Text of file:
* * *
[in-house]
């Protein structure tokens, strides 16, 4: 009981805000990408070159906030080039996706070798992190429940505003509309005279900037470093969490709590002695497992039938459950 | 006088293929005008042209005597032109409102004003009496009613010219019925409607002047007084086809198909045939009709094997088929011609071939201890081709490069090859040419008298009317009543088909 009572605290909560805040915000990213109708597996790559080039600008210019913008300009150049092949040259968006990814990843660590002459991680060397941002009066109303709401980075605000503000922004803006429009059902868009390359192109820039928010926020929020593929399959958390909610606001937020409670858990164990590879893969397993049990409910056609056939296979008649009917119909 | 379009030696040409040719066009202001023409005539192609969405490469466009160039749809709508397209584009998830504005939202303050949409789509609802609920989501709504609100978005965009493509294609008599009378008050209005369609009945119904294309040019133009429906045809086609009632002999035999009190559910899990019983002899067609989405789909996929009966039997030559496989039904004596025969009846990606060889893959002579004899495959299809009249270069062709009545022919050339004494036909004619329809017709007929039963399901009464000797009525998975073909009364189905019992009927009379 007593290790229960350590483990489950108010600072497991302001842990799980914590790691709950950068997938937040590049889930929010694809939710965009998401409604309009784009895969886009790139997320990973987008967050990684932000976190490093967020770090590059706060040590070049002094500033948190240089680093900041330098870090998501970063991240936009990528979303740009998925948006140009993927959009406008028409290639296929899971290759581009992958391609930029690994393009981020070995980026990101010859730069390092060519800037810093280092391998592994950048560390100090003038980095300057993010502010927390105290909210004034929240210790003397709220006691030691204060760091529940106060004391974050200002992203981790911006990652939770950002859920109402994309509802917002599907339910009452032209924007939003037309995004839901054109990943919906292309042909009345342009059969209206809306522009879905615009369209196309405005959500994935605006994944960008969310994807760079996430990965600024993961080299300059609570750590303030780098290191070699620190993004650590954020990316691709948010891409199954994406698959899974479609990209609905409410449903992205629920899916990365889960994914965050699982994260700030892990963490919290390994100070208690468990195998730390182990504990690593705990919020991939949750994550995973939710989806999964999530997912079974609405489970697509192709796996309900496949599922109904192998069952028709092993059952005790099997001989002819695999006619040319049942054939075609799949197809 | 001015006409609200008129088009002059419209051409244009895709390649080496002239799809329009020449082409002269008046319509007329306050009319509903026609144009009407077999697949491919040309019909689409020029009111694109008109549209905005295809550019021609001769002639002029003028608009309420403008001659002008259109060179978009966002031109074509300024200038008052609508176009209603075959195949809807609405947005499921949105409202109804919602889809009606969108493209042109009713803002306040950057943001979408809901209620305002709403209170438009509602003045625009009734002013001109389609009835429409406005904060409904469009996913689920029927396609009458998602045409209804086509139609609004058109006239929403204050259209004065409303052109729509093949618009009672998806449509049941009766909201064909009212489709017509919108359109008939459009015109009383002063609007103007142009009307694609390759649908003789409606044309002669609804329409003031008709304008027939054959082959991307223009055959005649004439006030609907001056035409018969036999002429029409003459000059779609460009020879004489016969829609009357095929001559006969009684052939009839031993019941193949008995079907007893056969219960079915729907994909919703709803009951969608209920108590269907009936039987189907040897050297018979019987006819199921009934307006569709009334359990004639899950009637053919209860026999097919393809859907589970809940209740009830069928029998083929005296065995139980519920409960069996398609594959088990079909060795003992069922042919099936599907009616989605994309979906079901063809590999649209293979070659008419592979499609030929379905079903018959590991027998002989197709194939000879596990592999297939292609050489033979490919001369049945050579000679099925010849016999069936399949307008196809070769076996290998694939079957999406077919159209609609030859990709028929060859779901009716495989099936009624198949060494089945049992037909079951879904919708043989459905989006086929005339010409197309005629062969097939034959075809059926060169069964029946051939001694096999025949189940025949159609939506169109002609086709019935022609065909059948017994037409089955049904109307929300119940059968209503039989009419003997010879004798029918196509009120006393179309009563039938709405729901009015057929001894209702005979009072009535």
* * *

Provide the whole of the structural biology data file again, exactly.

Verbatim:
[in-house]
């Protein structure tokens, strides 16, 4: 009981805000990408070159906030080039996706070798992190429940505003509309005279900037470093969490709590002695497992039938459950 | 006088293929005008042209005597032109409102004003009496009613010219019925409607002047007084086809198909045939009709094997088929011609071939201890081709490069090859040419008298009317009543088909 009572605290909560805040915000990213109708597996790559080039600008210019913008300009150049092949040259968006990814990843660590002459991680060397941002009066109303709401980075605000503000922004803006429009059902868009390359192109820039928010926020929020593929399959958390909610606001937020409670858990164990590879893969397993049990409910056609056939296979008649009917119909 | 379009030696040409040719066009202001023409005539192609969405490469466009160039749809709508397209584009998830504005939202303050949409789509609802609920989501709504609100978005965009493509294609008599009378008050209005369609009945119904294309040019133009429906045809086609009632002999035999009190559910899990019983002899067609989405789909996929009966039997030559496989039904004596025969009846990606060889893959002579004899495959299809009249270069062709009545022919050339004494036909004619329809017709007929039963399901009464000797009525998975073909009364189905019992009927009379 007593290790229960350590483990489950108010600072497991302001842990799980914590790691709950950068997938937040590049889930929010694809939710965009998401409604309009784009895969886009790139997320990973987008967050990684932000976190490093967020770090590059706060040590070049002094500033948190240089680093900041330098870090998501970063991240936009990528979303740009998925948006140009993927959009406008028409290639296929899971290759581009992958391609930029690994393009981020070995980026990101010859730069390092060519800037810093280092391998592994950048560390100090003038980095300057993010502010927390105290909210004034929240210790003397709220006691030691204060760091529940106060004391974050200002992203981790911006990652939770950002859920109402994309509802917002599907339910009452032209924007939003037309995004839901054109990943919906292309042909009345342009059969209206809306522009879905615009369209196309405005959500994935605006994944960008969310994807760079996430990965600024993961080299300059609570750590303030780098290191070699620190993004650590954020990316691709948010891409199954994406698959899974479609990209609905409410449903992205629920899916990365889960994914965050699982994260700030892990963490919290390994100070208690468990195998730390182990504990690593705990919020991939949750994550995973939710989806999964999530997912079974609405489970697509192709796996309900496949599922109904192998069952028709092993059952005790099997001989002819695999006619040319049942054939075609799949197809 | 001015006409609200008129088009002059419209051409244009895709390649080496002239799809329009020449082409002269008046319509007329306050009319509903026609144009009407077999697949491919040309019909689409020029009111694109008109549209905005295809550019021609001769002639002029003028608009309420403008001659002008259109060179978009966002031109074509300024200038008052609508176009209603075959195949809807609405947005499921949105409202109804919602889809009606969108493209042109009713803002306040950057943001979408809901209620305002709403209170438009509602003045625009009734002013001109389609009835429409406005904060409904469009996913689920029927396609009458998602045409209804086509139609609004058109006239929403204050259209004065409303052109729509093949618009009672998806449509049941009766909201064909009212489709017509919108359109008939459009015109009383002063609007103007142009009307694609390759649908003789409606044309002669609804329409003031008709304008027939054959082959991307223009055959005649004439006030609907001056035409018969036999002429029409003459000059779609460009020879004489016969829609009357095929001559006969009684052939009839031993019941193949008995079907007893056969219960079915729907994909919703709803009951969608209920108590269907009936039987189907040897050297018979019987006819199921009934307006569709009334359990004639899950009637053919209860026999097919393809859907589970809940209740009830069928029998083929005296065995139980519920409960069996398609594959088990079909060795003992069922042919099936599907009616989605994309979906079901063809590999649209293979070659008419592979499609030929379905079903018959590991027998002989197709194939000879596990592999297939292609050489033979490919001369049945050579000679099925010849016999069936399949307008196809070769076996290998694939079957999406077919159209609609030859990709028929060859779901009716495989099936009624198949060494089945049992037909079951879904919708043989459905989006086929005339010409197309005629062969097939034959075809059926060169069964029946051939001694096999025949189940025949159609939506169109002609086709019935022609065909059948017994037409089955049904109307929300119940059968209503039989009419003997010879004798029918196509009120006393179309009563039938709405729901009015057929001894209702005979009072009535």